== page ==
1887
Volume 15, Issue 2
  • ISSN 1384-6647
  • E-ISSN: 1569-982X
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Abstract

Remote interpreting, whereby the interpreter is physically separated from those who need the interpretation, has been investigated in relation to conference and healthcare settings. By contrast, very little is known about remote interpreting in legal proceedings, where this method of interpreting is increasingly used to optimise interpreters’ availability. This paper reports the findings of an experimental study investigating the viability of videoconference-based remote interpreting in legal contexts. The study compared the quality of interpreter performance in traditional and remote interpreting, both using the consecutive mode. Two simulated police interviews of detainees, recreating authentic situations, were interpreted by eight interpreters with accreditation and professional experience in police interpreting. The languages involved were French (in most cases the interpreter’s native language) and English. Each interpreter interpreted one of the interviews in remote interpreting, and the other in a traditional face-to-face setting. Various types of problem in the interpretations were analysed, quantitatively and qualitatively. Among the key findings are a significantly higher number of interpreting problems, and a faster decline of interpreting performance over time, in remote interpreting. The paper gives details of these findings, and discusses the potential legal consequences of the problems identified.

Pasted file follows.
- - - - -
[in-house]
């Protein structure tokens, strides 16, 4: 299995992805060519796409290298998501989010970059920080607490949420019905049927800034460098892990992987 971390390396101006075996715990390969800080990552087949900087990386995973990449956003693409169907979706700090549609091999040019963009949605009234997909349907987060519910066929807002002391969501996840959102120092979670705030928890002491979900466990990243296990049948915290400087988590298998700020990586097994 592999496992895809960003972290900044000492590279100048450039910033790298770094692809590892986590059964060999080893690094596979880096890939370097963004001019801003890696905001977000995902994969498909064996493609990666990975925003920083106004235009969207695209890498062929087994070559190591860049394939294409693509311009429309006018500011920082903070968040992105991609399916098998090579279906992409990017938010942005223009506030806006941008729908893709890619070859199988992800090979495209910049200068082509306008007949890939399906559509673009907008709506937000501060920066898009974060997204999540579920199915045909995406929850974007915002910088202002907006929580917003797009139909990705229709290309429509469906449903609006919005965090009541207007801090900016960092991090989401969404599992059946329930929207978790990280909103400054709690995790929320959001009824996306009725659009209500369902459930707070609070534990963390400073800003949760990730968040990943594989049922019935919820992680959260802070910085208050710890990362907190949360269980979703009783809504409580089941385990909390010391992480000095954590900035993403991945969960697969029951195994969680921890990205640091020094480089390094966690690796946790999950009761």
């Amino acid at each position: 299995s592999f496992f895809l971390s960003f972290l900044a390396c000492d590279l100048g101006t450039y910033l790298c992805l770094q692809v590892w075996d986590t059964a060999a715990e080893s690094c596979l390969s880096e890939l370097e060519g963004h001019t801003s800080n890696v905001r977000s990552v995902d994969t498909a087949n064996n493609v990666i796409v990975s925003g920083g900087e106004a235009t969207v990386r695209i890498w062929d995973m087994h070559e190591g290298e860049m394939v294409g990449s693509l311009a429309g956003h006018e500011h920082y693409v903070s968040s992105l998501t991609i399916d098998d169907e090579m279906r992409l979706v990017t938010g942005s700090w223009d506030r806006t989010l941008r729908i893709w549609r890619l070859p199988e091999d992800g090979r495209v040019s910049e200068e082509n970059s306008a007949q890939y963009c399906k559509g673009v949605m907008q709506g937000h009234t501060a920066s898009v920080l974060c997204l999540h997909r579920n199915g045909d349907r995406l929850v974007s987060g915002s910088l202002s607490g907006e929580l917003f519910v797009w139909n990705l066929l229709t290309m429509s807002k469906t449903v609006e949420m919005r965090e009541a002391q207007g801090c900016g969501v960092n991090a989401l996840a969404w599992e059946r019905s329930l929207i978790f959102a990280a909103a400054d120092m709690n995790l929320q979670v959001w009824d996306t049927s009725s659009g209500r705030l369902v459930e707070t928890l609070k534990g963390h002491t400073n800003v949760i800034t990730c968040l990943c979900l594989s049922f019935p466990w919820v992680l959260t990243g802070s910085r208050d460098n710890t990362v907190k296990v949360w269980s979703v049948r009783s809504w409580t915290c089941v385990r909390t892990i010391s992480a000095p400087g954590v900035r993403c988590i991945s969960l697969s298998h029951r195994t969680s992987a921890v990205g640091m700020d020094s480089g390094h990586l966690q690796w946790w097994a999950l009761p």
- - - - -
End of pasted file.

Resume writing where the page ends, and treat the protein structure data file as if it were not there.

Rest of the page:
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/content/journals/10.1075/intp.15.2.03bra
2013-01-01
2019-12-07
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References

http://instance.metastore.ingenta.com/content/journals/10.1075/intp.15.2.03bra
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  • Article Type: Research Article
Keyword(s): legal proceedings , police interviews , quality , remote interpreting and videoconferencing
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